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Quis custodiet ipsos custodies in the Internet: self-regulation as a threat and a promise

Cave, Jonathan and Marsden, Christopher (2008): Quis custodiet ipsos custodies in the Internet: self-regulation as a threat and a promise.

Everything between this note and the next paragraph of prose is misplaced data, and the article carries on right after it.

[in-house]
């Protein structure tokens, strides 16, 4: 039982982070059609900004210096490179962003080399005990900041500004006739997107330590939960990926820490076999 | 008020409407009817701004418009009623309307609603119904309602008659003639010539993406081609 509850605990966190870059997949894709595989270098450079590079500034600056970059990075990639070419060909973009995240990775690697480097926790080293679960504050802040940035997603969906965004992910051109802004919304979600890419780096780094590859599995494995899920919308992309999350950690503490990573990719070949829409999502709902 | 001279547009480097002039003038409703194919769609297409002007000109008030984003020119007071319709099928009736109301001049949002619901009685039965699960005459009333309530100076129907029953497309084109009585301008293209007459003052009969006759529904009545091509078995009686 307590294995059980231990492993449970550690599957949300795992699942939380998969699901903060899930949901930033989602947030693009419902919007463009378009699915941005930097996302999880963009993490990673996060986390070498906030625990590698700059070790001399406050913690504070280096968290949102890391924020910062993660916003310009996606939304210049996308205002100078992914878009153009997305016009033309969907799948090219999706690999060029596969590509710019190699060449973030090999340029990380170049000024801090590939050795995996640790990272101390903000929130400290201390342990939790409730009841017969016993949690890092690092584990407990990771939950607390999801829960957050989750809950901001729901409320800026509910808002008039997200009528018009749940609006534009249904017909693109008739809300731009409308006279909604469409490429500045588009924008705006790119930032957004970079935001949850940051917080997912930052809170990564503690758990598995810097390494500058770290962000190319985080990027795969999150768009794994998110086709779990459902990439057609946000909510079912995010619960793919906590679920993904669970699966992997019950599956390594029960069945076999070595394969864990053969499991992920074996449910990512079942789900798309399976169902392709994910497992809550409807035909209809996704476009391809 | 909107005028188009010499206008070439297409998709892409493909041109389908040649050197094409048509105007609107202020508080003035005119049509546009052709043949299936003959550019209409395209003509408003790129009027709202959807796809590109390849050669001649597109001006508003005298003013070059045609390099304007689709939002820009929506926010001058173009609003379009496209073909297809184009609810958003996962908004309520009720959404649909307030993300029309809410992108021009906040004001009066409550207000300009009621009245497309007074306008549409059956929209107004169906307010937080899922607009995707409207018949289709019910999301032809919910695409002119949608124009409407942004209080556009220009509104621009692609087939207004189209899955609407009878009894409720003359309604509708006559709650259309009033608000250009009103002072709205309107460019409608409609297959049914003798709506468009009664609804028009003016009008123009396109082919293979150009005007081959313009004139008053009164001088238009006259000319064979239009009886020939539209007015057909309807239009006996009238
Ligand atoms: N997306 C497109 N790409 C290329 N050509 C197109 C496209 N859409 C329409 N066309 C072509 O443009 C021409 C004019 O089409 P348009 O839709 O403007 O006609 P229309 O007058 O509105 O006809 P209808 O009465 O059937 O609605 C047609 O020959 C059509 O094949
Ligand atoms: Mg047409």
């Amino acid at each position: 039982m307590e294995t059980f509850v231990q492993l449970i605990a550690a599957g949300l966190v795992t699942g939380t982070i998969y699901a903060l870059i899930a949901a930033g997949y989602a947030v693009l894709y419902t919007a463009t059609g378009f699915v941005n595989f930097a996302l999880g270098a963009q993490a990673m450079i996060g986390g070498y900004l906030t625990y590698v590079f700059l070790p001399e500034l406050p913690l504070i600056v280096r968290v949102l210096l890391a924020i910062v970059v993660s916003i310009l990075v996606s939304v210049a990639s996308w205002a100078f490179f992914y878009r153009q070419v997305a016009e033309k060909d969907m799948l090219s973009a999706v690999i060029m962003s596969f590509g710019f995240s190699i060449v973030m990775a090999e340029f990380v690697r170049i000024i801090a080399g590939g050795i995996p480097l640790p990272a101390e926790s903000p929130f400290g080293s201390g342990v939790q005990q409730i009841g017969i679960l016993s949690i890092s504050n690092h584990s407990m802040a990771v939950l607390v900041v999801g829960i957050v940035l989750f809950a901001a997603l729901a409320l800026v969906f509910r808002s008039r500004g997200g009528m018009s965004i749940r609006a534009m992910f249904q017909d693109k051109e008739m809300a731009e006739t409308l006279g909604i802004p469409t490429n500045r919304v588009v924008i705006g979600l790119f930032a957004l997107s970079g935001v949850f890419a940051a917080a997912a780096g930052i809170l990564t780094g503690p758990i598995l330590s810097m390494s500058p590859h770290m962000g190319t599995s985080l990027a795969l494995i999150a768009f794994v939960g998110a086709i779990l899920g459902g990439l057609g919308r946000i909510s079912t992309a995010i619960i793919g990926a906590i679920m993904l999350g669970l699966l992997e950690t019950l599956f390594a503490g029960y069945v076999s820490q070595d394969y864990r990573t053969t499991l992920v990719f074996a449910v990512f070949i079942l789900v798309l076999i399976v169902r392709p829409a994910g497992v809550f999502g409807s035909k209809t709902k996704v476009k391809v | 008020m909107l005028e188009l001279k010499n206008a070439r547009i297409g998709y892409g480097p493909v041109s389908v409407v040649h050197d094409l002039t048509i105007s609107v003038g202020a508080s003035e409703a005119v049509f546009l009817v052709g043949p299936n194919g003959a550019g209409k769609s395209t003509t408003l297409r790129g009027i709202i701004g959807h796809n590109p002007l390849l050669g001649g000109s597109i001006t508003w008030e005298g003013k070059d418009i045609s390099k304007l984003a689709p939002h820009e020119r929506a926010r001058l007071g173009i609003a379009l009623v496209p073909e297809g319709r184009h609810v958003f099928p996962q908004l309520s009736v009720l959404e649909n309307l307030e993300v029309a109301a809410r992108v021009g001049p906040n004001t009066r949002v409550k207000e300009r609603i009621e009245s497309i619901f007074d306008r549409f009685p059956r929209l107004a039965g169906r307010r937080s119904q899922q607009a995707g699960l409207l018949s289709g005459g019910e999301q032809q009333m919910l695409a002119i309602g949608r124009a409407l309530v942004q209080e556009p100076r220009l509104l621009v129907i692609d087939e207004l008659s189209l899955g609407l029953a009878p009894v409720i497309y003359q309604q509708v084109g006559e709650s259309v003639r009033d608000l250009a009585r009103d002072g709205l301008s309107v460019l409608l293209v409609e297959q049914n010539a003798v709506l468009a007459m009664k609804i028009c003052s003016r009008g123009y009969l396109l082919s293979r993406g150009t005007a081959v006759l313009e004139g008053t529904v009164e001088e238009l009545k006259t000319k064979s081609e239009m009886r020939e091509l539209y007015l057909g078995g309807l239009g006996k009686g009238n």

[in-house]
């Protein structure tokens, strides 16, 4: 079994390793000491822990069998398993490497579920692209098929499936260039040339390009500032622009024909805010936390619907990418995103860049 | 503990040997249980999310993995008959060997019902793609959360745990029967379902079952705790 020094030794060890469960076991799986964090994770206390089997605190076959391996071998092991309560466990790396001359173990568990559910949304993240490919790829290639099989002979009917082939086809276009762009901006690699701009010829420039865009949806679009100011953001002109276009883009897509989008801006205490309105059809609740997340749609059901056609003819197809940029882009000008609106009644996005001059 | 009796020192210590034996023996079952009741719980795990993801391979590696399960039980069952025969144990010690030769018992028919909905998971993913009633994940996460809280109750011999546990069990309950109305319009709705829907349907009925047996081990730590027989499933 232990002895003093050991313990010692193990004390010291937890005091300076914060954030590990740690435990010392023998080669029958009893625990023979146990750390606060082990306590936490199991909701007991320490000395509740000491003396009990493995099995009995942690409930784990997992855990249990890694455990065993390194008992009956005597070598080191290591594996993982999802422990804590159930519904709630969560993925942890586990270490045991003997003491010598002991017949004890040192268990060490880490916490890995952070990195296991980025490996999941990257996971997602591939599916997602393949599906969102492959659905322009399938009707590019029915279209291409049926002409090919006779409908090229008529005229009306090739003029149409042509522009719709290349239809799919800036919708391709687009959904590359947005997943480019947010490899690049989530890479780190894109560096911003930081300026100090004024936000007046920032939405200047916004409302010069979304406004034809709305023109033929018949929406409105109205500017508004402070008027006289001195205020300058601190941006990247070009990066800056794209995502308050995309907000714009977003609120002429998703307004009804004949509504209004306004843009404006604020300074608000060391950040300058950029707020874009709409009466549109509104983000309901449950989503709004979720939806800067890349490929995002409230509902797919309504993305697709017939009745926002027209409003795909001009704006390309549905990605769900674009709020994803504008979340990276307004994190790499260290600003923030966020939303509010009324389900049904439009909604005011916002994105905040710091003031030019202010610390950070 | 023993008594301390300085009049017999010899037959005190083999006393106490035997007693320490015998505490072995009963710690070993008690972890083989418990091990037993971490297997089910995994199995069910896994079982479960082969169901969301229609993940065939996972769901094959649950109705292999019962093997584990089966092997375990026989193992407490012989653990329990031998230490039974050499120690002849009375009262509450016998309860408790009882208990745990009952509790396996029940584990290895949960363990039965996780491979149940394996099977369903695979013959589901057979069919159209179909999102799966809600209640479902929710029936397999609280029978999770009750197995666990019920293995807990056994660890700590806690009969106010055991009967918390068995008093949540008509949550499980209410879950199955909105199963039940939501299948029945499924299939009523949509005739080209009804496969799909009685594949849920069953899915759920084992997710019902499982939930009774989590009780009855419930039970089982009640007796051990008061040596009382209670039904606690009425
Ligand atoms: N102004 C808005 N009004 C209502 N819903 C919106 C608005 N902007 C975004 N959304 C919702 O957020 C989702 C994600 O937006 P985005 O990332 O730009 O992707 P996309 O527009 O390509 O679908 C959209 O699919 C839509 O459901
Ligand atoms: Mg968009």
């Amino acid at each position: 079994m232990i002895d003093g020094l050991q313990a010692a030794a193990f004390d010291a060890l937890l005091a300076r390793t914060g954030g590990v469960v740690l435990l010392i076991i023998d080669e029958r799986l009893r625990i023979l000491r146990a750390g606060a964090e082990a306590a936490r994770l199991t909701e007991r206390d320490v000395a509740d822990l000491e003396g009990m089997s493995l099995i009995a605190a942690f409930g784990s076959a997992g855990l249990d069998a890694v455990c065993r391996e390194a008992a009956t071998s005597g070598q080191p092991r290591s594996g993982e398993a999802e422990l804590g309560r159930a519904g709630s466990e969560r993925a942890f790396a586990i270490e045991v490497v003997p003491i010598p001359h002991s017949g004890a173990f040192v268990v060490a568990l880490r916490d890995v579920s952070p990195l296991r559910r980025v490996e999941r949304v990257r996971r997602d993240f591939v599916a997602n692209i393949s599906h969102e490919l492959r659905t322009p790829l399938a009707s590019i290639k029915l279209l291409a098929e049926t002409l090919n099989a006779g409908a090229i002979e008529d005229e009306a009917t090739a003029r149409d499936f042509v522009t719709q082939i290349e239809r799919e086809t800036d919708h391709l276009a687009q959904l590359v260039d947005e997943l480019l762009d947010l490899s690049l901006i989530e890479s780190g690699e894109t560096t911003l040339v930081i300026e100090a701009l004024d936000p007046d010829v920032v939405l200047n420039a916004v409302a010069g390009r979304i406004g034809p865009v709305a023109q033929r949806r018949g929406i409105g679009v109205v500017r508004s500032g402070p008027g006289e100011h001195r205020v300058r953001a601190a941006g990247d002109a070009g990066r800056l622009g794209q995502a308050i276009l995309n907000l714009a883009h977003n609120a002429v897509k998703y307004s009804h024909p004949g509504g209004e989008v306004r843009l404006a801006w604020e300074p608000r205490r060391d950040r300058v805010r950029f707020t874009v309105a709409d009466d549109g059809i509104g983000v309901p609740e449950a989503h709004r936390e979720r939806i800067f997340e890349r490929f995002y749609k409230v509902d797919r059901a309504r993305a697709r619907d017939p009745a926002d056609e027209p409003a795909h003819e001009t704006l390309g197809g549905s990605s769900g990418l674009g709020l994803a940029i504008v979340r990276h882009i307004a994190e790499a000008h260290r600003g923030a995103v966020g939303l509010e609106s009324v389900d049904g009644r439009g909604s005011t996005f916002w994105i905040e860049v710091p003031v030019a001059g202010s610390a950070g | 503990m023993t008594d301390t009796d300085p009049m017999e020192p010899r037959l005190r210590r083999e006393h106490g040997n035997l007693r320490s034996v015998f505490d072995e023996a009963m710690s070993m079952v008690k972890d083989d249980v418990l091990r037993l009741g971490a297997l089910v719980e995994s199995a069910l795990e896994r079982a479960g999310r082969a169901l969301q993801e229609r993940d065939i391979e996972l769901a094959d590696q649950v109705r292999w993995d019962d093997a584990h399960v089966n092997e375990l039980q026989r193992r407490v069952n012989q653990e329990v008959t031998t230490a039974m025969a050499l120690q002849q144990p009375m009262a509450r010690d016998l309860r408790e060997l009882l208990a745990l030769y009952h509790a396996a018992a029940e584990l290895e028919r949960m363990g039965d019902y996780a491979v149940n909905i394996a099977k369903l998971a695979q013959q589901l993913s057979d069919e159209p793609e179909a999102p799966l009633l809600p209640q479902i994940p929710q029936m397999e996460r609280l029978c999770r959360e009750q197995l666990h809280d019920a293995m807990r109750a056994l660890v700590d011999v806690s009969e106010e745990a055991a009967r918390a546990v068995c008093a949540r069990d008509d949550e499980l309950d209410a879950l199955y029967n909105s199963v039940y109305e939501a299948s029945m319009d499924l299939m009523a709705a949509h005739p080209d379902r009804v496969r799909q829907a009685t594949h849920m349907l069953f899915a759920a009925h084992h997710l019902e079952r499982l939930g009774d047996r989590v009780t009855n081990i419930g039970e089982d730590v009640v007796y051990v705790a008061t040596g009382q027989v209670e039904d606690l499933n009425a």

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ICT domains have always been subject to technical, economic and/or societal regulation. The traditional basis was a 'governance gap' between economically-motivated activities and external consequences for other firms, end-users, public services, etc. Recent changes in European market and societal contexts and policy initiatives have triggered a reconsideration of this basis. Four developments are particularly challenging: enterprise convergence and divergence that reshape market and sector boundaries; evolution of 'converged' regulators; new regulatory concerns (IPR enforcement, RFID, net neutrality); and changes in the policy context. These combine to lay the foundation for cross-cutting reviews and rebalancing of regulatory roles and responsibilities with profound structural and dynamic implications. This has been largely confined to formal regulation while much governance is provided by a spectrum of self- and co-regulatory organisations (hereafter referred to as XROs). This paper analyses XRO roles, functions and impacts and their implications for regulatory postures more supportive of overarching policy objectives, more transparent and accountable, more flexible in response to technological and other changes, less burdensome to those regulated and less likely to distort market evolution. It draws on a review of the self-regulation literature in a wide range of contexts, including financial services and professional self-regulation, 21 extended case studies of Internet XROs, an analytic treatment of the determinants and impacts of XRO formation, agenda-setting, rules, monitoring, enforcement and compliance; and a policy analysis of the scope for regulatory engagement with XROs and methods for option development and ex ante evaluation. Particular issues concern: the degree to which XROs form around specific issues, market segments, personalities or action modes (e.g. standardisation); whether different types of statutory or XRO governance are likely to adopt more stringent or more cost-effective rules; whether different arrangements are more vulnerable to capture or corruption; and whether compliance will be higher under specific types of arrangements. Public policy and the peer-reviewed literature converge on the recognition that there is always a price to be paid for regulation in the form of distortion, cost, institutionalisation, agenda creep and so on. This must be offset against justifying benefits, which may mean extending or shrinking regulation in various areas, rebalancing rule-making and rule-enforcing, delegating or clawing back responsibility, etc. It is necessary to reassess how, but whether and even why regulation should be done. Generally, this calls for some evolved form of, or alternative to, regulation. The paper presents six specific findings and associated recommendations for policy formulation.

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